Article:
Susan's Blog

Thursday, March 31, 2011

How to brag about your autistic kid

In circles other than my autism world, I find myself at a different starting point with regard to Nat.  It seems I got a lot of ‘splainin’ to do.  These days everyone has a someone with autism, and so that particular experience informs theirs.  It is difficult to dislodge people’s perception of autism, and of course, that is one of the things I live for:  changing the world to make it a better place for people who have similar challenges to Nat.

Last night I had a teaching opportunity, and I blew it.  I was not prepared, even though I knew it was coming.  I was at a shiva, which is a post-funeral Jewish gathering similar to to the Catholic wake.  I had just met a man who was friendly and interesting and we got around to the subject of our kids.  “My guys are 21, 19, and 13,” I said.  Wait for it, wait for it —

“Oh, so the 21-year-old.  Done with college, off on his own…?”

D’oh, and it had been such a light and bouncy conversation until then.  “Well, no, he has pretty severe autism, so…”  Here’s one tip:  don’t be elliptical.  Don’t dot-dot-dot.  Offer your most impressive news first.  Here’s what I should have said, “Well, no, he’s been working for a while.  About to move into his own place.  He’s got pretty severe autism.”  This way, I keep myself — and Nat– on equal footing.  I don’t want no Goddamn sympathy.  Or if I do, I choose the moment when I get it.

No, I didn’t think on my feet.  They guy kind of blanched and said, “Oh, that can be SUCH a burden, to think about his future… I have a friend whose daughter…”

I let him talk.  It was a shiva, after all.  He was wearing a yarmulke, for God’s sake!  I’m kidding, because I feel bad.  I should not have let him refer to someone even remotely like Nat as a burden.  Only I get to say he’s a burden!  Or something like that.  Here’s autism parent tip #2:  Cement your loyalty to your kid.  You already love him.  You would not trade him for the world.  So go with that.  And then, think about what you are proud of, make a list right now.  I’ll help you start:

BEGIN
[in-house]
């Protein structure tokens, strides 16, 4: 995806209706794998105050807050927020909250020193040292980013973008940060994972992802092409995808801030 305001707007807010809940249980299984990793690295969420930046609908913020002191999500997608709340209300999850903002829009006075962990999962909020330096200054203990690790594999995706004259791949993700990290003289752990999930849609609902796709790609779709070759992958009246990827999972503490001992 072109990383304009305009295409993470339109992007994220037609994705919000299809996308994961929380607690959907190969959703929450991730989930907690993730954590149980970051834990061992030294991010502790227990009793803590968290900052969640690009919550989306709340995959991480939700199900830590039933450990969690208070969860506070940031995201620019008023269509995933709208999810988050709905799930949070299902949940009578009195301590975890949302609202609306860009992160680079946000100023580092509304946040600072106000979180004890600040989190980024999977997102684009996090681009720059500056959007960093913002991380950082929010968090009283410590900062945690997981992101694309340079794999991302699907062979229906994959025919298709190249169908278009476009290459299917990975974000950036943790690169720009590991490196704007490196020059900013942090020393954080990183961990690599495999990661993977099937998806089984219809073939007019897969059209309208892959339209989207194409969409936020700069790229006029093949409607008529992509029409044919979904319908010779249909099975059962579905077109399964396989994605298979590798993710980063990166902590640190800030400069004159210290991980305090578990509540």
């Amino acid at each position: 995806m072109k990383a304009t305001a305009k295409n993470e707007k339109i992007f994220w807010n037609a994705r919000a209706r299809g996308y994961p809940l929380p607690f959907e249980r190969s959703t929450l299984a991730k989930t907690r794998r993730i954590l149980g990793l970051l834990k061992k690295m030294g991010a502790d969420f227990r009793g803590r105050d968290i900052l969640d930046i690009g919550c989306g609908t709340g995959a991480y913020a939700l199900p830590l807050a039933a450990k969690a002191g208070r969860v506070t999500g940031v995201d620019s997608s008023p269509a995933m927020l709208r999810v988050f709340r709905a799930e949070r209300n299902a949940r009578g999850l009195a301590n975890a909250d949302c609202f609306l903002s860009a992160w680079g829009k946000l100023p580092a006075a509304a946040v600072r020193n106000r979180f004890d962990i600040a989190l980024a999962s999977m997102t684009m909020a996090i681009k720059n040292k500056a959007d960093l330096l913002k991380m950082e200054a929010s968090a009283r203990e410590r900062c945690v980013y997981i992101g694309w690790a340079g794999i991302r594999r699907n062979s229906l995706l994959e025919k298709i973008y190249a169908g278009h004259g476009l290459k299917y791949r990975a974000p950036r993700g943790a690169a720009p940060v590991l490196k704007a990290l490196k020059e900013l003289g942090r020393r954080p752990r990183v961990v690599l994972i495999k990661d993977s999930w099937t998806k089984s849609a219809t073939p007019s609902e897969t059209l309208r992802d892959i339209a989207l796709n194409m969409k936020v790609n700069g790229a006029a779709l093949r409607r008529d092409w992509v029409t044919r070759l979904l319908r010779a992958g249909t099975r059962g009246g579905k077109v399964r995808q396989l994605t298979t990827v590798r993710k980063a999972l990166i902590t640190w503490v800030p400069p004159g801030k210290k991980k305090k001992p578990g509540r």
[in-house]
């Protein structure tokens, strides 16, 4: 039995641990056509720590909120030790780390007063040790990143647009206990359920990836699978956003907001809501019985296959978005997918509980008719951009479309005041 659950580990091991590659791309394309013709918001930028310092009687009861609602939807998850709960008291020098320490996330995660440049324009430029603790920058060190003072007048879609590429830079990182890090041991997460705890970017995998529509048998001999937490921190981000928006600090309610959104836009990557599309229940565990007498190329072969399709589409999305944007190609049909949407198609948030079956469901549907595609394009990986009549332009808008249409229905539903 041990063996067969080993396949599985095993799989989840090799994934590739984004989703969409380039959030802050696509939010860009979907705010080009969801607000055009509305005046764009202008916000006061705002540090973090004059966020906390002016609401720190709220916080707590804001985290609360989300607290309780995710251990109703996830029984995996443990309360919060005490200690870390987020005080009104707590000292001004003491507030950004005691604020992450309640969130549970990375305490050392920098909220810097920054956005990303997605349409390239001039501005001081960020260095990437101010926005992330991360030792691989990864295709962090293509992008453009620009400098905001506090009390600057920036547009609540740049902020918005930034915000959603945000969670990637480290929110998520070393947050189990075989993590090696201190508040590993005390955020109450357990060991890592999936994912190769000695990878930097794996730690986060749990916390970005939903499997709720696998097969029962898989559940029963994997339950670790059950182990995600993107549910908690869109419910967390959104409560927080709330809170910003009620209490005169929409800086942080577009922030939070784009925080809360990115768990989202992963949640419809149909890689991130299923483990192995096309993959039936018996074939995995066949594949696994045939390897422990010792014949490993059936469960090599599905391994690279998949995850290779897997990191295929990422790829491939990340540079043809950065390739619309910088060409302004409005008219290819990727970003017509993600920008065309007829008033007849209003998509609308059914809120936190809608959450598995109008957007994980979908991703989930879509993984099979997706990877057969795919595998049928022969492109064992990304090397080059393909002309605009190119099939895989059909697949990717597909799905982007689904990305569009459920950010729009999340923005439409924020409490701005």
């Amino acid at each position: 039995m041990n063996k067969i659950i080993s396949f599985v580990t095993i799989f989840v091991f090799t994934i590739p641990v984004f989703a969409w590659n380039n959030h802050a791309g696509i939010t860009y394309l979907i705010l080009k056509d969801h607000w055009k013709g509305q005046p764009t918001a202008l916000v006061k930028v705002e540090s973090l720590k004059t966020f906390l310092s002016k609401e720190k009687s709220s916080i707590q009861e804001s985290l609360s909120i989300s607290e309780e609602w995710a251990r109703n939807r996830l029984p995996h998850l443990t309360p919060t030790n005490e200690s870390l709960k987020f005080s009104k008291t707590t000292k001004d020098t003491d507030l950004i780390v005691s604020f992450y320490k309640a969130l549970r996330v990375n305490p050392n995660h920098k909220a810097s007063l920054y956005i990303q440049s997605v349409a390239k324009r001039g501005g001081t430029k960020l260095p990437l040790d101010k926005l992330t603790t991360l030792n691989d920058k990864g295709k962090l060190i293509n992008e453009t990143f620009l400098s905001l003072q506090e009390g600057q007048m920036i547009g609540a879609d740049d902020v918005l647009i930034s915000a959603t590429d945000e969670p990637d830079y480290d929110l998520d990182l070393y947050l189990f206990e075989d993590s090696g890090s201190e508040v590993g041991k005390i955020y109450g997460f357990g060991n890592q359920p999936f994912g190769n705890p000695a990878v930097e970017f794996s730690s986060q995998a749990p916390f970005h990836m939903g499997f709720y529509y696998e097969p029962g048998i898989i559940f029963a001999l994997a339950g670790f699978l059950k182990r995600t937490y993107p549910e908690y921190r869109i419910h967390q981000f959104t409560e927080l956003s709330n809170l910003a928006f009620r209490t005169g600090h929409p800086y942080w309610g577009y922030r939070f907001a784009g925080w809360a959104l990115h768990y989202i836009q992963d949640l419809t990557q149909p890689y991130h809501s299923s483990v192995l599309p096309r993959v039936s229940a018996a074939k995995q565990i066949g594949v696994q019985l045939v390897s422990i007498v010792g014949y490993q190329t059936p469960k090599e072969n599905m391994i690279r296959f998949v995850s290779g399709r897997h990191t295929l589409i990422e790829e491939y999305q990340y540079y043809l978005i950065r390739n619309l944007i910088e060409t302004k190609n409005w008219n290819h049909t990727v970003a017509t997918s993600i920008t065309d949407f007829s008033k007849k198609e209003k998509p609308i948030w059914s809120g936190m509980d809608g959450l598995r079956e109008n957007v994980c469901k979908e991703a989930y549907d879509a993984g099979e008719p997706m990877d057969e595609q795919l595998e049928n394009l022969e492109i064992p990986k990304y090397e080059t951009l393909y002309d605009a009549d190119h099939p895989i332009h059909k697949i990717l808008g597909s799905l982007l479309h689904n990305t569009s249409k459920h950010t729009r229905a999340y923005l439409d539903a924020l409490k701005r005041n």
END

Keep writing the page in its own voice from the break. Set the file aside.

My autistic kid is:

1)   Really cute

2)   Funny

3)   Unusual, interesting

4)   Thought-provoking

5)   Loves life

6)   Gives my life a challenge

7)   Does not hide his feelings

Let’s all start being really brave.  Learn from my pathetic example.  And I don’t mean tell-people-off brave.  That’s easy, as tough as it is.  Being a bitch is the low-hanging fruit.  The greater challenge is to stay with them, assume they are well-meaning, and then rise above what they are saying and show them – don’t tell them, show them, gently but firmly – that they have it wrong.   I think that it is our duty – no, it is our privilege – to teach the world about our guys, to lessen the misery out there.  Yes, autism spectrum disorders – or, to use the language that the Neurodiversity crowd employs – behavior issues, social challenges, and the other  co-morbid symptoms that often accompany autism – are a challenge and even horrible at times.  But that is not the news.  Scoop everyone with your own positive story.


You know, I think I will take this advice when talking about my neurotypical kids. And what about spouses. In general, it sounds like a great idea to lead with the good stuff!

— added by Jonathan Richardson on Thursday, March 31, 2011 at 5:29 pm

Stop telling me things I need to hear. Right now!